Let’s Party: Kids and Parents Welcome Luke 15: 11-32

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Busy parentsThere is not a harder more rewarding job than parenting.  Nothing can thrill us and exhaust more at the same time than trying to keep up with our kids.  Even, when we jokingly say, “That’s not my child” as they misbehave; down deep we are proud they are ours, even when they are not at their best. 

The difficult part of parenting is we’ve no idea how our children will turn out, regardless, how we live before them or teach them.  Though our kids grow up in the same house, eat the same food, attend the same school; they turn out totally different.  So, we sympathize with the father in the parable; he had to be the same parent to two totally different sons.  The only trait the boys shared in common was they called the same man, “Dad”. 

This story could be called the parable of the prodigal father rather than the prodigal son.  The word prodigal doesn’t only mean “deviant”.  It’s also is defined as, “recklessly wasteful or extravagant.”  The parable not only points to the younger son being prodigal in living, but also to the father’s prodigal loving.  It tells us God is recklessly extravagant in party planning for each one of God’s children, and prodigal with love toward each us. prodigal father

God’s prodigal love waits for the arrival the all younger sons who strayed from home. These are the siblings who make sarcastic remarks at dinner, making mom cry and dad furious.  They frivolously followed fruitless passions; depleting the family financial reserves and rebelling against what their family held sacred.  Living high on the hog landed them in a pigsty; living with the hogs.  Still, their parents waited, ready to offer them the same prodigal love they refused when they left home. 

Eventually, younger sons think about the prodigal love of their family.  They recall the way which they were cared for, even in their most obnoxious moments.  The more they think of the love they’re missing, the more they come to realize there was more fortune back on the farm than they had blown running around in a far country. So, they prepare a speech and start back toward the ranch.  Before they arrive to the house, their waiting father runs to meet them.  They’re not given opportunity to speak; the loving parent interrupts with an embrace and new clothes; giving them a party unlike any they had known; looking for good times away from home.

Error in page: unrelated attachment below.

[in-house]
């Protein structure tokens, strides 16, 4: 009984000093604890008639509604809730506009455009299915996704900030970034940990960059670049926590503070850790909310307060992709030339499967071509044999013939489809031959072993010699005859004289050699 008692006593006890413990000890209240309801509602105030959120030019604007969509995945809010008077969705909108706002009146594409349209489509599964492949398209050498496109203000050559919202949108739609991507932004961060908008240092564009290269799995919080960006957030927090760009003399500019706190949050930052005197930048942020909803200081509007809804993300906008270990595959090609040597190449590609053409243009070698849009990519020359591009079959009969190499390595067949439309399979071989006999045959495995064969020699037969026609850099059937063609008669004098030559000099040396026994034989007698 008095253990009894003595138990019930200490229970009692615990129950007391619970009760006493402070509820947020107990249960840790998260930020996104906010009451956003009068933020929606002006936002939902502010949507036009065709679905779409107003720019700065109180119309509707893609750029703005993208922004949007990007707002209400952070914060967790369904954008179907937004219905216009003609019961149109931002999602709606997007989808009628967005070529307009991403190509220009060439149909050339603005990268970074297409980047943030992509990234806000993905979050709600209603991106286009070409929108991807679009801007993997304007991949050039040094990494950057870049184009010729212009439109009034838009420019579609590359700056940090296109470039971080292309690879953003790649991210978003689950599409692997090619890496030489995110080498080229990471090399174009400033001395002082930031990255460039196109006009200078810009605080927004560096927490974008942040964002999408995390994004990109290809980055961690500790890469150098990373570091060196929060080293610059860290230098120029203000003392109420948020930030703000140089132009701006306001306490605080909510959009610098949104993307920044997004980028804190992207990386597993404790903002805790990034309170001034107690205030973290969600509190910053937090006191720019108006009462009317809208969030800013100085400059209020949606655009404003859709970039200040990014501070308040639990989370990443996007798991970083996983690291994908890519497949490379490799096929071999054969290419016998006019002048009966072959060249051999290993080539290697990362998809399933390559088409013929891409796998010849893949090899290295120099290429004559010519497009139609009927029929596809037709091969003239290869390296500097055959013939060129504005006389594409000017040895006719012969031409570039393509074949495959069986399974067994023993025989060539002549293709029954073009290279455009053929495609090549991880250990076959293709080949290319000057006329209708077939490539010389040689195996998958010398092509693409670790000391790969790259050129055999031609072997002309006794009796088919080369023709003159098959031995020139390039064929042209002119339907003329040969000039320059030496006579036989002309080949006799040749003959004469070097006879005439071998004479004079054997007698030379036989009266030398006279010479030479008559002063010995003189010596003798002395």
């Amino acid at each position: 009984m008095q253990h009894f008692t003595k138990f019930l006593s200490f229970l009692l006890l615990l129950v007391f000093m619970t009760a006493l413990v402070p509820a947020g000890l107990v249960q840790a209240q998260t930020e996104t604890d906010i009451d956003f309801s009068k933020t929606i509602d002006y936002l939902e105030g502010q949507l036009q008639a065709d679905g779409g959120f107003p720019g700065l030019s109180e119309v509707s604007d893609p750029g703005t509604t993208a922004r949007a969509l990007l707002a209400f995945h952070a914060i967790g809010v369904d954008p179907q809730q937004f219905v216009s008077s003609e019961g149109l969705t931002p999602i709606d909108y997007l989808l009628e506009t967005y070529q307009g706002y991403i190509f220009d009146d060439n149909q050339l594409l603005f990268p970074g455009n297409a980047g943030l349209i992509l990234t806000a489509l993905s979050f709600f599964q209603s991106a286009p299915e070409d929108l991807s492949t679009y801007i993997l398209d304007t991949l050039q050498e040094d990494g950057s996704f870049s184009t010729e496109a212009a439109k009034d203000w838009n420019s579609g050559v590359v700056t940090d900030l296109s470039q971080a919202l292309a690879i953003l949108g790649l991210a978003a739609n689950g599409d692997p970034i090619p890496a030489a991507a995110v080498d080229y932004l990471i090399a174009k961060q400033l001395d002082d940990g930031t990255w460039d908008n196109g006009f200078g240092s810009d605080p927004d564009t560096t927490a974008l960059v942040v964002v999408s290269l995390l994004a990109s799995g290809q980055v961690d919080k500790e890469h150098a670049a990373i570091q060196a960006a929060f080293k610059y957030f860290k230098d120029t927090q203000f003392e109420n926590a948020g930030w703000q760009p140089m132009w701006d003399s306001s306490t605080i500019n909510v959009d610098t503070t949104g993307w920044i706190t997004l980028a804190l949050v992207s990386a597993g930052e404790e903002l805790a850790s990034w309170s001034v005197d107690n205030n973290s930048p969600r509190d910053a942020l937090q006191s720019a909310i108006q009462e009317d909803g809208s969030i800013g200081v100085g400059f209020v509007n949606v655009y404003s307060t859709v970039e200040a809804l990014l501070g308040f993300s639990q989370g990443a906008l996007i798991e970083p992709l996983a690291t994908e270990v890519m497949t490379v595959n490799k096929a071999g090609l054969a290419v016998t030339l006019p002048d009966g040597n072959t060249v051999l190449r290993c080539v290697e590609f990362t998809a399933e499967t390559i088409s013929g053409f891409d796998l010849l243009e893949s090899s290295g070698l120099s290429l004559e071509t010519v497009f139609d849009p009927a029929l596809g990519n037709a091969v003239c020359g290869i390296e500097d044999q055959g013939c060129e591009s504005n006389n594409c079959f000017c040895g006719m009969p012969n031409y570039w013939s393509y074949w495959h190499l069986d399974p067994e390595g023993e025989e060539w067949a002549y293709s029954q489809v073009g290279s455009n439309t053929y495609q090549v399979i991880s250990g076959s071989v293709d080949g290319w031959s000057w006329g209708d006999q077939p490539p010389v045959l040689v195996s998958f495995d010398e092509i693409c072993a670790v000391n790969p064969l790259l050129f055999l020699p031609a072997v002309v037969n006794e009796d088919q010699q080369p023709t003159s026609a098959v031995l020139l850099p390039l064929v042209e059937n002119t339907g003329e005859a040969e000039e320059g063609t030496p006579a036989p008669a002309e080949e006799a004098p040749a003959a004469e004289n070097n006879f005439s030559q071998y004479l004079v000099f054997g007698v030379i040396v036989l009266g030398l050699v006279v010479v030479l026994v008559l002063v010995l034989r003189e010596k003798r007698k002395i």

Rebellious SonAre there any younger brothers among us?  We know who we are; we have spent a lifetime or a season seeking to be loved by having a few more things.  The more we had, the emptier we felt and the further we wandered off into the far country.  We come to that unsatisfying place that causes us to long to be in a most satisfying place-our home.

Younger brothers need to come themselves; like a person does when they come out of a coma.  They must stop trying to buy an abundant life.  It as at this point they are ready to hear, the price for the good life has already been paid; they just need to accept it!  Can I get a witness?

God’s prodigal love is available to all older sons who never strayed far from home.  The older son was the perfect child, good grades, disposition, and manners.  He was elected president of everything. He stood close to his father’s side, waiting to do exactly what he wanted.  He was the kind of youngster every mother wants her daughter to marry.  Earned it

Older sons hold an ethic of virtue; they work to purchase their father’s love through service to the estate.  This prevents them from being able to accept their father’s love, which is freely offered and always available.  They don’t believe the father could simply love them.  They feel they have to do something to justify it.  When it came to his father’s love, the older brother dealt with it the old fashioned way, He e-a-r-n-e-d it! 

The older boy didn’t even know his younger brother had returned when he dragged in from a long day on the back forty.  Like any overachiever, he was incensed to learn his no good brother had come home.  He was further enraged to discover they were throwing a homecoming party in his honor!  He earned the party, but his brother got it.  He cried “injustice” though he felt envy.  The party blew the cool he had worked years to develop. 

What about meAre there older brothers among us? We know who we are; we’ve done all the right things, for all the wrong reasons.  We’ve filled our days with goodness, cramming our lives full with little that matters.  We think we’ve earned more than we’ve received.  We’re good persons in the worse sense of the word; with a highly developed sense of entitlement, oblivious to how fine life is.  We need to come to senses, give up our pursuit of perfection; we’re making everyone uncomfortable, even ourselves.